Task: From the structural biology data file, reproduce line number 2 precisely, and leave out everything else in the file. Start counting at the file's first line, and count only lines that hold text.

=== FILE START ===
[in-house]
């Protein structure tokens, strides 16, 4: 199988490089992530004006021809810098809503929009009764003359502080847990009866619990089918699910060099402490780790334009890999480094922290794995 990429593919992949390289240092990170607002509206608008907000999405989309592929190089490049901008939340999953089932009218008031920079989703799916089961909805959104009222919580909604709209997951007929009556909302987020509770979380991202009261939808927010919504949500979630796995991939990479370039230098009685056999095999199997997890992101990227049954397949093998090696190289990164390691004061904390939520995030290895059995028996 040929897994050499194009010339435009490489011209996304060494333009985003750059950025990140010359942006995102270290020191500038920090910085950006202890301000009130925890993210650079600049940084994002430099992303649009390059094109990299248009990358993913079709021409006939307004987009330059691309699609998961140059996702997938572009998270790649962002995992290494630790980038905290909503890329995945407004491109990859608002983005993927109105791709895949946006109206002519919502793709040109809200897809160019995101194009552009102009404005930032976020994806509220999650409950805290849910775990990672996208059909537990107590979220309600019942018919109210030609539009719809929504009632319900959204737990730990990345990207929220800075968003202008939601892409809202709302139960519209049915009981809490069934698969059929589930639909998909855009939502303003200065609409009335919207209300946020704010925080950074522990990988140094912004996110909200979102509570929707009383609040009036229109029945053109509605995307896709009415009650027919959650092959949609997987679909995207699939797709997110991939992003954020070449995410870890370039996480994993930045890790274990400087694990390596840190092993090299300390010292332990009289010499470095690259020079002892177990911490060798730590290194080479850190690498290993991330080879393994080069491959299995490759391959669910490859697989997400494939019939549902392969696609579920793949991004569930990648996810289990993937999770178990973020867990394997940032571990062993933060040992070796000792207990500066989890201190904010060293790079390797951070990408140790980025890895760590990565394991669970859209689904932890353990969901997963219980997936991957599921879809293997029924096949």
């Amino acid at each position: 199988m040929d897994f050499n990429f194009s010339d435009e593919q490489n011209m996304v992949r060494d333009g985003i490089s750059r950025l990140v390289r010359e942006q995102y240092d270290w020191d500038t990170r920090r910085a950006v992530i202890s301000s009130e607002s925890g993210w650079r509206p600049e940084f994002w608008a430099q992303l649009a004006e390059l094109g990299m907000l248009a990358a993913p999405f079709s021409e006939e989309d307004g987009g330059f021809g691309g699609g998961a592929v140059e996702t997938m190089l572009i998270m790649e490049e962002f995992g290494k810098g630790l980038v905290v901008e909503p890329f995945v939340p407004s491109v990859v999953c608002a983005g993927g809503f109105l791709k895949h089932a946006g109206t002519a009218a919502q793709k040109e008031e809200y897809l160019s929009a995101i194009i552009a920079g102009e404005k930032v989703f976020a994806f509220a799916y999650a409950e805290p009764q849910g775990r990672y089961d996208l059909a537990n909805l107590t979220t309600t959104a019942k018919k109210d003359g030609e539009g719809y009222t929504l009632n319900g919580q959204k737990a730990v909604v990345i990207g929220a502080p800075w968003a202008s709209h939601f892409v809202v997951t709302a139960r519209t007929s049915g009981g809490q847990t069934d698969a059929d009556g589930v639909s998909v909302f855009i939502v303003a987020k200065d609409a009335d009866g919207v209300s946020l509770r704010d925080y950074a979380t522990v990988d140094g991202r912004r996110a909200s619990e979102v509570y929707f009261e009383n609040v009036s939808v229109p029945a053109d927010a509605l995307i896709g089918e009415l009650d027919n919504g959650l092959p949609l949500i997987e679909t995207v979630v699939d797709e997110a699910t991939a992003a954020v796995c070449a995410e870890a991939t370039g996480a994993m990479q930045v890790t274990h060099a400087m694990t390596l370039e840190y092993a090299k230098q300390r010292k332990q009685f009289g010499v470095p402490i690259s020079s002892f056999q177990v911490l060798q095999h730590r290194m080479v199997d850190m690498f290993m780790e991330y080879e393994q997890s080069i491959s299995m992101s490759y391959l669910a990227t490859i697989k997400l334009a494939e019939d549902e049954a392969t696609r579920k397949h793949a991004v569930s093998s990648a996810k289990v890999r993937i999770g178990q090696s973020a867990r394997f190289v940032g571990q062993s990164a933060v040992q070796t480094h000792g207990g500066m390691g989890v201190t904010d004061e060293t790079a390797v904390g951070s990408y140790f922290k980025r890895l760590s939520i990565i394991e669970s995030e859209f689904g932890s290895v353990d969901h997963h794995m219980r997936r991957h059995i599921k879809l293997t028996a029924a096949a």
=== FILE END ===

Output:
């Protein structure tokens, strides 16, 4: 199988490089992530004006021809810098809503929009009764003359502080847990009866619990089918699910060099402490780790334009890999480094922290794995 990429593919992949390289240092990170607002509206608008907000999405989309592929190089490049901008939340999953089932009218008031920079989703799916089961909805959104009222919580909604709209997951007929009556909302987020509770979380991202009261939808927010919504949500979630796995991939990479370039230098009685056999095999199997997890992101990227049954397949093998090696190289990164390691004061904390939520995030290895059995028996 040929897994050499194009010339435009490489011209996304060494333009985003750059950025990140010359942006995102270290020191500038920090910085950006202890301000009130925890993210650079600049940084994002430099992303649009390059094109990299248009990358993913079709021409006939307004987009330059691309699609998961140059996702997938572009998270790649962002995992290494630790980038905290909503890329995945407004491109990859608002983005993927109105791709895949946006109206002519919502793709040109809200897809160019995101194009552009102009404005930032976020994806509220999650409950805290849910775990990672996208059909537990107590979220309600019942018919109210030609539009719809929504009632319900959204737990730990990345990207929220800075968003202008939601892409809202709302139960519209049915009981809490069934698969059929589930639909998909855009939502303003200065609409009335919207209300946020704010925080950074522990990988140094912004996110909200979102509570929707009383609040009036229109029945053109509605995307896709009415009650027919959650092959949609997987679909995207699939797709997110991939992003954020070449995410870890370039996480994993930045890790274990400087694990390596840190092993090299300390010292332990009289010499470095690259020079002892177990911490060798730590290194080479850190690498290993991330080879393994080069491959299995490759391959669910490859697989997400494939019939549902392969696609579920793949991004569930990648996810289990993937999770178990973020867990394997940032571990062993933060040992070796000792207990500066989890201190904010060293790079390797951070990408140790980025890895760590990565394991669970859209689904932890353990969901997963219980997936991957599921879809293997029924096949």